One of the first lessons I learned about leadership is that the style of leadership must be appropriate for the situation. Steve Jobs successfully came back to Apple when they were in need of creative leadership. Carly Fiorina failed to lead HP and Compaq through its merger.
The games of summer–Olympics and baseball–give us some great examples of both successes and failures.
Ryan Lochte and other three US swimmers failed to be the ambassadorial leaders that we hope our Olympic athletes will be when the light is so brightly shone on them. On other hand, Katie Ledecky has refused to forfeit her amateur career in college swimming by signing multiple million dollar promotional contracts. She wants to have the whole college experience.
From the “Final Five,” there are Gabby Douglas and the little-known Madison Kocian. Gabby was in third place for the all-around competition after the team qualifiers, but could not compete because of the “two per country” rule. And her teammates were #1 and #2. Rather than reacting like another American woman after a stinging loss, she came back in the team competition in the uneven parallel bars, picking up the score that the team was depending on.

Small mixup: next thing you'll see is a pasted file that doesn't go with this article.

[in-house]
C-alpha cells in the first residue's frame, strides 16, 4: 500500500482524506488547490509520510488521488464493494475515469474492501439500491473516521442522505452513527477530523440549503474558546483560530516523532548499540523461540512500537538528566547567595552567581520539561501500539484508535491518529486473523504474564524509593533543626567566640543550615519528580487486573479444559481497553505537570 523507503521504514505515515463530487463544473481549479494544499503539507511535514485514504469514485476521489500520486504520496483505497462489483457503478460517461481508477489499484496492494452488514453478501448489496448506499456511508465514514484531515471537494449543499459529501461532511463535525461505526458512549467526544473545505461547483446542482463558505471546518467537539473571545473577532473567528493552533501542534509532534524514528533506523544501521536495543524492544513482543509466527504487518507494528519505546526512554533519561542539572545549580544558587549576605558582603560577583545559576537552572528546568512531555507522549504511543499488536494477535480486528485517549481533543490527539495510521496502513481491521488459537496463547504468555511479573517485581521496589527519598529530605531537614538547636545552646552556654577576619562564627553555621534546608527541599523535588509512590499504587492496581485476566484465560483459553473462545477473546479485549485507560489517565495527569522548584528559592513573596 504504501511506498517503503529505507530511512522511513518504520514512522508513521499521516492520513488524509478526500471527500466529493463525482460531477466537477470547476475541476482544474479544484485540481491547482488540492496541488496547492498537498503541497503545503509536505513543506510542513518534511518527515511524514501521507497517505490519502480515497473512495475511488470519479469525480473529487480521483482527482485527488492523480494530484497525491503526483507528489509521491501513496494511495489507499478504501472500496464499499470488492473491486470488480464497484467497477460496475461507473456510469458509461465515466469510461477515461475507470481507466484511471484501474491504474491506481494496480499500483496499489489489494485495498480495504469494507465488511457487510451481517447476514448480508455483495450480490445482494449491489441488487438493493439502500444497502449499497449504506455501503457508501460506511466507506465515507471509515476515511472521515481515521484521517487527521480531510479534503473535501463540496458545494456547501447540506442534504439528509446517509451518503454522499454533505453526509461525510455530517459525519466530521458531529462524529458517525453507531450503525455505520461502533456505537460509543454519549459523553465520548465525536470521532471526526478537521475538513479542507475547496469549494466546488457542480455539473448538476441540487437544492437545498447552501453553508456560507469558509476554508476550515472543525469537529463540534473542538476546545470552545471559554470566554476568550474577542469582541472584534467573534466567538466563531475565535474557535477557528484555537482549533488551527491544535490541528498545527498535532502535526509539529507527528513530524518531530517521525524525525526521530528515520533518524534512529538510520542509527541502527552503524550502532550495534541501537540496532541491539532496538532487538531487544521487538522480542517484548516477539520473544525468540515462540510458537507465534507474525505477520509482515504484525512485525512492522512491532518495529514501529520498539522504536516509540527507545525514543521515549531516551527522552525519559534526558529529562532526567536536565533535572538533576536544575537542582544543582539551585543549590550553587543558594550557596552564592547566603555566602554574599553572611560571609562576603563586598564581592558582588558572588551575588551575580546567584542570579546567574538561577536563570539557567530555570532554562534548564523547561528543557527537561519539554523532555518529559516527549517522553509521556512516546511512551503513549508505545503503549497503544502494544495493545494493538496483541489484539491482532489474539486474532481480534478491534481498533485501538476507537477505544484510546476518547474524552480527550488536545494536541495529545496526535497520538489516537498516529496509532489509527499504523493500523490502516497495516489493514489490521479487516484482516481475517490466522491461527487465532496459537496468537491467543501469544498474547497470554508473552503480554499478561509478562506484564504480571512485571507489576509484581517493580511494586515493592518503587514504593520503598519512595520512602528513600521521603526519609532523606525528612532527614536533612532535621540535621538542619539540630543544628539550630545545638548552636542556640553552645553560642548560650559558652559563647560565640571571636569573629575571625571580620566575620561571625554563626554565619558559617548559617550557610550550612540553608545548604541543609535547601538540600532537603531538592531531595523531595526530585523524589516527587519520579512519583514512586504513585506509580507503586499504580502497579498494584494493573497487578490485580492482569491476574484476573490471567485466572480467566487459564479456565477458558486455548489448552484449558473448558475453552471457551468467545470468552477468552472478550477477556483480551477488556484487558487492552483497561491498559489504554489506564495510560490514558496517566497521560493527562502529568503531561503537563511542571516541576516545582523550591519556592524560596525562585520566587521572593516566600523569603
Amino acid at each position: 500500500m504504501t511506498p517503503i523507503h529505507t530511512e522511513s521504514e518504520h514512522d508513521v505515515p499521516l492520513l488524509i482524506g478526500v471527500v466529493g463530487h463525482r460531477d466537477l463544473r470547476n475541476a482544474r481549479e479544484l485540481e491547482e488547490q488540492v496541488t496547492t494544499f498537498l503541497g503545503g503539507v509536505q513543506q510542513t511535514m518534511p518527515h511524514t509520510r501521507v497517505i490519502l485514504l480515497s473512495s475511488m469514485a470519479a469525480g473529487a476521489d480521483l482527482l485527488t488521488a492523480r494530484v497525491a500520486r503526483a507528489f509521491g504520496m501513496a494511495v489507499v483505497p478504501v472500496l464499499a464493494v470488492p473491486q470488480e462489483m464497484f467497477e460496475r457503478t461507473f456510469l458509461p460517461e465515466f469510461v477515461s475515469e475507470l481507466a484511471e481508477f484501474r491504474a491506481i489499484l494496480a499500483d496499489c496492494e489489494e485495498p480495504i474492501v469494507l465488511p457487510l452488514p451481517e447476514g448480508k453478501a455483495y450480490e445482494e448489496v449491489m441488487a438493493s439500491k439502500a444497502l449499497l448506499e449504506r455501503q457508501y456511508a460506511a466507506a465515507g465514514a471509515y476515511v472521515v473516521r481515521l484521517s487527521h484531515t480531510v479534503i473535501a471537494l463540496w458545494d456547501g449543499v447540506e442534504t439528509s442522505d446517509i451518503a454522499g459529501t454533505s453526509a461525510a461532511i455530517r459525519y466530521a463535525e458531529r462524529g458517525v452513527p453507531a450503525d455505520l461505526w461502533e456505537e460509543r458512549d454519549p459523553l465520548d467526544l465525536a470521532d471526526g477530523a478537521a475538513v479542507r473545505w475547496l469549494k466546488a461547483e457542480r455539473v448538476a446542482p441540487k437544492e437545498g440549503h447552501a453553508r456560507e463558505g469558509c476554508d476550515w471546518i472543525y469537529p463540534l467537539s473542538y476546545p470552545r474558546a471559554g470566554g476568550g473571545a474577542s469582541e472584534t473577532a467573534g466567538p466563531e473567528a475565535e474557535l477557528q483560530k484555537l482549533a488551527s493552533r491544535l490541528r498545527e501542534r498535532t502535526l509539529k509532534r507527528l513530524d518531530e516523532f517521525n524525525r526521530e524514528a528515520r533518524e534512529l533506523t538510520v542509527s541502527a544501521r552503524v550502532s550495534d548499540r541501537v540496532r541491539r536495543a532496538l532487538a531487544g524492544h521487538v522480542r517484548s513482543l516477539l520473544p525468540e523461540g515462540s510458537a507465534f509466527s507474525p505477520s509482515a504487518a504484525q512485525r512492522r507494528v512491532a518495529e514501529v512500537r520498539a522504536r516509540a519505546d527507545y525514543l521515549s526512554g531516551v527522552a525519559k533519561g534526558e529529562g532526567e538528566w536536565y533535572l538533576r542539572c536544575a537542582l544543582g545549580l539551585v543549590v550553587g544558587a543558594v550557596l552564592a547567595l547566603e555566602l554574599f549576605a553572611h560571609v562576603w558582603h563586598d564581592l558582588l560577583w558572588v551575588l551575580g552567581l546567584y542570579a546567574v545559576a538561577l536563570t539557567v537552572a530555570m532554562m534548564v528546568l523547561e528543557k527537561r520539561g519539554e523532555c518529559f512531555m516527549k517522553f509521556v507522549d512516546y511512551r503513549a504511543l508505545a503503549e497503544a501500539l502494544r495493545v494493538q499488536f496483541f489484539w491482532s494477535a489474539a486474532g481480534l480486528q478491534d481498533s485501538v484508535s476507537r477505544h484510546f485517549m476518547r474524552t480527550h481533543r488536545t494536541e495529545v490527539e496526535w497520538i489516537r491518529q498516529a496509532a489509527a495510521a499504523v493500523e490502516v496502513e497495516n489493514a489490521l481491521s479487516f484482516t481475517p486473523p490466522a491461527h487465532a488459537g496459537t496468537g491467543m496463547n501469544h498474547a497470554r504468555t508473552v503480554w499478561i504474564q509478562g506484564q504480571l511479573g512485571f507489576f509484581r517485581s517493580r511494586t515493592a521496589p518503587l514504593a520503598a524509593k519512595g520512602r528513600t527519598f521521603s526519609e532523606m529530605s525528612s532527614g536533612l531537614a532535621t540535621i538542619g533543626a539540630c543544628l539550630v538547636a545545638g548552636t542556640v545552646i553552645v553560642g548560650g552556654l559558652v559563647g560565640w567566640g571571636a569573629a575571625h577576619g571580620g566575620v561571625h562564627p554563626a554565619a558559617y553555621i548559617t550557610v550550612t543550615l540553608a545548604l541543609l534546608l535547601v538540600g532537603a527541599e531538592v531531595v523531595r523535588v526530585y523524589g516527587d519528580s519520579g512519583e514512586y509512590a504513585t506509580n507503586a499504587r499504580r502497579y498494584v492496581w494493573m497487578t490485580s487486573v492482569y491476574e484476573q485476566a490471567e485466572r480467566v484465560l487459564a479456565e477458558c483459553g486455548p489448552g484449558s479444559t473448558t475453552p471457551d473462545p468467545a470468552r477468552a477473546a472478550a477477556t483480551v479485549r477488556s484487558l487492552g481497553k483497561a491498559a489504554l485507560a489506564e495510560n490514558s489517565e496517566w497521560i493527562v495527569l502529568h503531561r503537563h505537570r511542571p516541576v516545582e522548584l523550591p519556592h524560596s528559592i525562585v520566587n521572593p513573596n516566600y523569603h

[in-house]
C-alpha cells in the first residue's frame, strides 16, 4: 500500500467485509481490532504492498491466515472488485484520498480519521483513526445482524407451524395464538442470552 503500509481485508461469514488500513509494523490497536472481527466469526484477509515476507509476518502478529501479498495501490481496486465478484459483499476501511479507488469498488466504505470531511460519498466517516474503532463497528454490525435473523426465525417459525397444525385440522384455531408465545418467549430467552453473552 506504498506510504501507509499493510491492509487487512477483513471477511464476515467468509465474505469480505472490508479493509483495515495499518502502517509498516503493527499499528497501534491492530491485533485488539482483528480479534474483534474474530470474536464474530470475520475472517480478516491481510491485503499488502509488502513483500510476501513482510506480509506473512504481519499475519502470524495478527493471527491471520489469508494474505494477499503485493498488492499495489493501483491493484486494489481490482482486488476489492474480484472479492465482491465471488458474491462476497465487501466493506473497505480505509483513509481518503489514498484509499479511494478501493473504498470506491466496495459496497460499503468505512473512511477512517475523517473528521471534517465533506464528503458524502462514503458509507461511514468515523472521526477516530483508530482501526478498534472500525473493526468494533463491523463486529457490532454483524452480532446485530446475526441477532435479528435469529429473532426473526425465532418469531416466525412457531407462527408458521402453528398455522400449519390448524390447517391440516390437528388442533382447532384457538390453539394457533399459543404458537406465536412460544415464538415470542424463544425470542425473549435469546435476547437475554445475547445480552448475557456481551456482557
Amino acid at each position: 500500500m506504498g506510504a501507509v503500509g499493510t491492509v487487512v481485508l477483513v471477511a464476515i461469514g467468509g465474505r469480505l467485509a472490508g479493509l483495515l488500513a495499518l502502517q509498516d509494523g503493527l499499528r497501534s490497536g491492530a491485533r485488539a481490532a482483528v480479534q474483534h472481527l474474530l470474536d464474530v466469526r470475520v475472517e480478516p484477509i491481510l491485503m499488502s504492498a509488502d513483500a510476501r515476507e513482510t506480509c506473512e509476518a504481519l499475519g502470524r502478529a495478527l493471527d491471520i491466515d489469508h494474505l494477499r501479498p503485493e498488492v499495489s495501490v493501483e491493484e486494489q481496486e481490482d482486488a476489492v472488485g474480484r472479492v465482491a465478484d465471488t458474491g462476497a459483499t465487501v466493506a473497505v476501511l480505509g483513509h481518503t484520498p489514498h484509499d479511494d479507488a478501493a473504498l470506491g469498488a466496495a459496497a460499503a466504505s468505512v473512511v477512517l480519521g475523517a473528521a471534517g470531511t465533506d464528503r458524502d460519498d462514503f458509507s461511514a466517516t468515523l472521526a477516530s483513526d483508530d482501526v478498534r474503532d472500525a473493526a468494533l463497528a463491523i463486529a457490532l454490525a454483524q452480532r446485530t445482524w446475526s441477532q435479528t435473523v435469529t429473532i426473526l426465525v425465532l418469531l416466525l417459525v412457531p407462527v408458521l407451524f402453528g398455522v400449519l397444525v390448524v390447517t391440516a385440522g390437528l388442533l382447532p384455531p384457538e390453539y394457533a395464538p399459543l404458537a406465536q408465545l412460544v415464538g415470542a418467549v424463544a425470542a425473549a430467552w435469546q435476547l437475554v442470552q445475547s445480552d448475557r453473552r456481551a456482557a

And little Madison Kocian. She was chosen for one reason, and one reason only. The bars. And she did what she had to do–probably better than anyone expected.
Then there are my Orioles. The life of a utility player must be rather odd. You never know if you are going to be playing–and you never know where. With a game clearly beyond reach, managers often call in someone who is not a pitcher to get through the last few innings. Last week, it was Ryan Flaherty’s turn. His job is really quite simple. Throw the ball, let the batter hit it, and let the rest of the team get the outs.
Baseball is the only game that I know of where the leader–the pitcher–can be and is replaced by someone who is not primarily trained in that role. Can you imagine someone at the professional level coming off the bench to play quarterback? But that’s what is expected of him. And he is always ready to do what needs to be done in whatever situation he is placed.
Think about the times when you have seen a pastor come to a parish that is deeply in need of healing. He is often chosen for the gifts he can bring to lead that parish through its grief. Or when parishes need to raise money, are combining with another parish, or closing a school. Special gifts and experience are needed to lead communities along these paths.
What kind of situation are you currently in? What qualities of leadership does it call for? Which of these qualities are your strengths? Which ones challenge you to grow beyond what you are comfortable with? How can you be or share leadership with others to move your community along a positive and fruitful path?